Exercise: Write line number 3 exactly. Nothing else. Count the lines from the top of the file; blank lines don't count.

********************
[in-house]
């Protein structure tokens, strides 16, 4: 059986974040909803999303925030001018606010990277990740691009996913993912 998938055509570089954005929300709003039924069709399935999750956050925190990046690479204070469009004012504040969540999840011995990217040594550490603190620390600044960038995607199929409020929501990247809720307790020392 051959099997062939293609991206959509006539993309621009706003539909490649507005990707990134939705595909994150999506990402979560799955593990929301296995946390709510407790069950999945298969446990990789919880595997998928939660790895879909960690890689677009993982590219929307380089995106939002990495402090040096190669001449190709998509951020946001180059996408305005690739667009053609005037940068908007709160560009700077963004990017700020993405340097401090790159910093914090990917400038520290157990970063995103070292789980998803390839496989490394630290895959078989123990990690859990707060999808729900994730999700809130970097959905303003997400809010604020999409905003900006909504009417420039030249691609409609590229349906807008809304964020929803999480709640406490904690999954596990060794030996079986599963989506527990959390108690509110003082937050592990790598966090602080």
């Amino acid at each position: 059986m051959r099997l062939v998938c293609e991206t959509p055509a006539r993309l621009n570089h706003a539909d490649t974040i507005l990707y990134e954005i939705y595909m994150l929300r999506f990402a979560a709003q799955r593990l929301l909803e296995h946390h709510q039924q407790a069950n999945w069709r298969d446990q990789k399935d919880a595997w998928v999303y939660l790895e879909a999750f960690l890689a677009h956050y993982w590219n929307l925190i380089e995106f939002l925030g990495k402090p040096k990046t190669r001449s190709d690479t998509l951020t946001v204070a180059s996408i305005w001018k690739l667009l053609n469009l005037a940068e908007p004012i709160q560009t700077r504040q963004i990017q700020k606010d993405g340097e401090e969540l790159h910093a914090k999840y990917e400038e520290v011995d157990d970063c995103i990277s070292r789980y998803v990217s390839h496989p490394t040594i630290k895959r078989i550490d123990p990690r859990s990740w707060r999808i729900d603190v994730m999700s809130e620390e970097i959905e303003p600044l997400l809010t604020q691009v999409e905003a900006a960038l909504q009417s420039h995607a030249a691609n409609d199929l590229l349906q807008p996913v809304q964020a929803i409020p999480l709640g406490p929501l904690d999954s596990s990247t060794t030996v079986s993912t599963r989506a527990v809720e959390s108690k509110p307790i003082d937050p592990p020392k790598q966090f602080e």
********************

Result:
């Amino acid at each position: 059986m051959r099997l062939v998938c293609e991206t959509p055509a006539r993309l621009n570089h706003a539909d490649t974040i507005l990707y990134e954005i939705y595909m994150l929300r999506f990402a979560a709003q799955r593990l929301l909803e296995h946390h709510q039924q407790a069950n999945w069709r298969d446990q990789k399935d919880a595997w998928v999303y939660l790895e879909a999750f960690l890689a677009h956050y993982w590219n929307l925190i380089e995106f939002l925030g990495k402090p040096k990046t190669r001449s190709d690479t998509l951020t946001v204070a180059s996408i305005w001018k690739l667009l053609n469009l005037a940068e908007p004012i709160q560009t700077r504040q963004i990017q700020k606010d993405g340097e401090e969540l790159h910093a914090k999840y990917e400038e520290v011995d157990d970063c995103i990277s070292r789980y998803v990217s390839h496989p490394t040594i630290k895959r078989i550490d123990p990690r859990s990740w707060r999808i729900d603190v994730m999700s809130e620390e970097i959905e303003p600044l997400l809010t604020q691009v999409e905003a900006a960038l909504q009417s420039h995607a030249a691609n409609d199929l590229l349906q807008p996913v809304q964020a929803i409020p999480l709640g406490p929501l904690d999954s596990s990247t060794t030996v079986s993912t599963r989506a527990v809720e959390s108690k509110p307790i003082d937050p592990p020392k790598q966090f602080e």